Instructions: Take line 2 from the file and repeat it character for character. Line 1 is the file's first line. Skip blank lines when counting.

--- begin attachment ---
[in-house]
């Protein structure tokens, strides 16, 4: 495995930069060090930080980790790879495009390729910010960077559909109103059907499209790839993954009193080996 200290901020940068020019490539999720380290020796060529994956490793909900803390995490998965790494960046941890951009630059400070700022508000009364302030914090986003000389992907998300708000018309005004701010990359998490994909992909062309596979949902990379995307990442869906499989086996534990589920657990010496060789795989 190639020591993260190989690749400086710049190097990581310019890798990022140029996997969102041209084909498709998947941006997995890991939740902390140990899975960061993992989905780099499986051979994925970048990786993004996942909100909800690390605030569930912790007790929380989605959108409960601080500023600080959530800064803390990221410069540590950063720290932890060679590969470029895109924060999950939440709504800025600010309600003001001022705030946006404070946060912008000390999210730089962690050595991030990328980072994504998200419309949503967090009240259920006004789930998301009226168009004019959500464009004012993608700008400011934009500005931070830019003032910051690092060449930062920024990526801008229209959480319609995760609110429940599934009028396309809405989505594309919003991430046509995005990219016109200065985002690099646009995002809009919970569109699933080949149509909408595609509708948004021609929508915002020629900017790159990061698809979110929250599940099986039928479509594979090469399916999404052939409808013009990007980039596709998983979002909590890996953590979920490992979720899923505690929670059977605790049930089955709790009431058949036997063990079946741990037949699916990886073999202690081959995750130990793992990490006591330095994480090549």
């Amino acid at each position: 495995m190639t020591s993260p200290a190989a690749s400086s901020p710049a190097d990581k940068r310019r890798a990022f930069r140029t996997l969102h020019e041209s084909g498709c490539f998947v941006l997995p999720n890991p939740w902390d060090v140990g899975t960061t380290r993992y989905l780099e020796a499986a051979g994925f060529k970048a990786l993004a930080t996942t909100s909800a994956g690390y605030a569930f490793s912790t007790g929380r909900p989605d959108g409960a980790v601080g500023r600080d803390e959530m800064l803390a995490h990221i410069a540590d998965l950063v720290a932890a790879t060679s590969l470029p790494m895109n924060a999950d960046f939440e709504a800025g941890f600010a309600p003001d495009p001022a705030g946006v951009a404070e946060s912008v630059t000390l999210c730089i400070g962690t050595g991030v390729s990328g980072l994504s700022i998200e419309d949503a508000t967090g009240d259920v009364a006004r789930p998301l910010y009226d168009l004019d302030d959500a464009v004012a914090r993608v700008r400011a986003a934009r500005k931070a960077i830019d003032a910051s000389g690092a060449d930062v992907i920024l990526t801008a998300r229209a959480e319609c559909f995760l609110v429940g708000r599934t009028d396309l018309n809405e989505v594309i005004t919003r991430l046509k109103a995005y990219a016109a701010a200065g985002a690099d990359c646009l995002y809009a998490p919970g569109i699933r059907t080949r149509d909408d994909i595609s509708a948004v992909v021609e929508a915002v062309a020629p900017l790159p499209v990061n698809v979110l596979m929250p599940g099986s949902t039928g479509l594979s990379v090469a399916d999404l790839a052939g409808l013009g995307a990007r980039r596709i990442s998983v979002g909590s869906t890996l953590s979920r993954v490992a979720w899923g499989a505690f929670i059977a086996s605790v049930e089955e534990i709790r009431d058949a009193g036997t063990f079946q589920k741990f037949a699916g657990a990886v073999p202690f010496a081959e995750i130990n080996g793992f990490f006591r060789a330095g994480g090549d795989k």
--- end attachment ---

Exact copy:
């Protein structure tokens, strides 16, 4: 495995930069060090930080980790790879495009390729910010960077559909109103059907499209790839993954009193080996 200290901020940068020019490539999720380290020796060529994956490793909900803390995490998965790494960046941890951009630059400070700022508000009364302030914090986003000389992907998300708000018309005004701010990359998490994909992909062309596979949902990379995307990442869906499989086996534990589920657990010496060789795989 190639020591993260190989690749400086710049190097990581310019890798990022140029996997969102041209084909498709998947941006997995890991939740902390140990899975960061993992989905780099499986051979994925970048990786993004996942909100909800690390605030569930912790007790929380989605959108409960601080500023600080959530800064803390990221410069540590950063720290932890060679590969470029895109924060999950939440709504800025600010309600003001001022705030946006404070946060912008000390999210730089962690050595991030990328980072994504998200419309949503967090009240259920006004789930998301009226168009004019959500464009004012993608700008400011934009500005931070830019003032910051690092060449930062920024990526801008229209959480319609995760609110429940599934009028396309809405989505594309919003991430046509995005990219016109200065985002690099646009995002809009919970569109699933080949149509909408595609509708948004021609929508915002020629900017790159990061698809979110929250599940099986039928479509594979090469399916999404052939409808013009990007980039596709998983979002909590890996953590979920490992979720899923505690929670059977605790049930089955709790009431058949036997063990079946741990037949699916990886073999202690081959995750130990793992990490006591330095994480090549």